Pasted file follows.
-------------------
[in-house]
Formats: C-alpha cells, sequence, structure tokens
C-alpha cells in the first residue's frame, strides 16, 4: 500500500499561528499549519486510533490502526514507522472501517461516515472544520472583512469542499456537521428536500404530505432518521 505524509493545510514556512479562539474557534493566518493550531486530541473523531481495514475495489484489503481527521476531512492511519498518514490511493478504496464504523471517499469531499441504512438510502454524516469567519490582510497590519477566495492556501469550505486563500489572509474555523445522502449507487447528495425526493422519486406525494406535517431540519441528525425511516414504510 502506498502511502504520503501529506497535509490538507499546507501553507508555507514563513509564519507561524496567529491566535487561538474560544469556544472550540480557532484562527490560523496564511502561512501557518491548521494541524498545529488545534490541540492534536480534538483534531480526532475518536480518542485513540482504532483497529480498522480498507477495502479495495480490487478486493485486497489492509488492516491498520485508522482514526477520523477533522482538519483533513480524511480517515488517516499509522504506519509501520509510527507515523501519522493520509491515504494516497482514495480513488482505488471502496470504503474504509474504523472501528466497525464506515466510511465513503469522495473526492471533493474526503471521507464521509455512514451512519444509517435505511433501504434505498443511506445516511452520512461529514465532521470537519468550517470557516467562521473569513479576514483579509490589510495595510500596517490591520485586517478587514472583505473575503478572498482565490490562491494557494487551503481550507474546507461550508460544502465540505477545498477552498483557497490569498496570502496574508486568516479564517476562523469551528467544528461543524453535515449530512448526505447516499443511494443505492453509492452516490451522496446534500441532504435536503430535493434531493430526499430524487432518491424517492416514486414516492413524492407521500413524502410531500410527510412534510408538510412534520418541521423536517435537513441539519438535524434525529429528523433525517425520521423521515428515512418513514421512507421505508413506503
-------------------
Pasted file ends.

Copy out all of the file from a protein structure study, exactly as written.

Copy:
[in-house]
Formats: C-alpha cells, sequence, structure tokens
C-alpha cells in the first residue's frame, strides 16, 4: 500500500499561528499549519486510533490502526514507522472501517461516515472544520472583512469542499456537521428536500404530505432518521 505524509493545510514556512479562539474557534493566518493550531486530541473523531481495514475495489484489503481527521476531512492511519498518514490511493478504496464504523471517499469531499441504512438510502454524516469567519490582510497590519477566495492556501469550505486563500489572509474555523445522502449507487447528495425526493422519486406525494406535517431540519441528525425511516414504510 502506498502511502504520503501529506497535509490538507499546507501553507508555507514563513509564519507561524496567529491566535487561538474560544469556544472550540480557532484562527490560523496564511502561512501557518491548521494541524498545529488545534490541540492534536480534538483534531480526532475518536480518542485513540482504532483497529480498522480498507477495502479495495480490487478486493485486497489492509488492516491498520485508522482514526477520523477533522482538519483533513480524511480517515488517516499509522504506519509501520509510527507515523501519522493520509491515504494516497482514495480513488482505488471502496470504503474504509474504523472501528466497525464506515466510511465513503469522495473526492471533493474526503471521507464521509455512514451512519444509517435505511433501504434505498443511506445516511452520512461529514465532521470537519468550517470557516467562521473569513479576514483579509490589510495595510500596517490591520485586517478587514472583505473575503478572498482565490490562491494557494487551503481550507474546507461550508460544502465540505477545498477552498483557497490569498496570502496574508486568516479564517476562523469551528467544528461543524453535515449530512448526505447516499443511494443505492453509492452516490451522496446534500441532504435536503430535493434531493430526499430524487432518491424517492416514486414516492413524492407521500413524502410531500410527510412534510408538510412534520418541521423536517435537513441539519438535524434525529429528523433525517425520521423521515428515512418513514421512507421505508413506503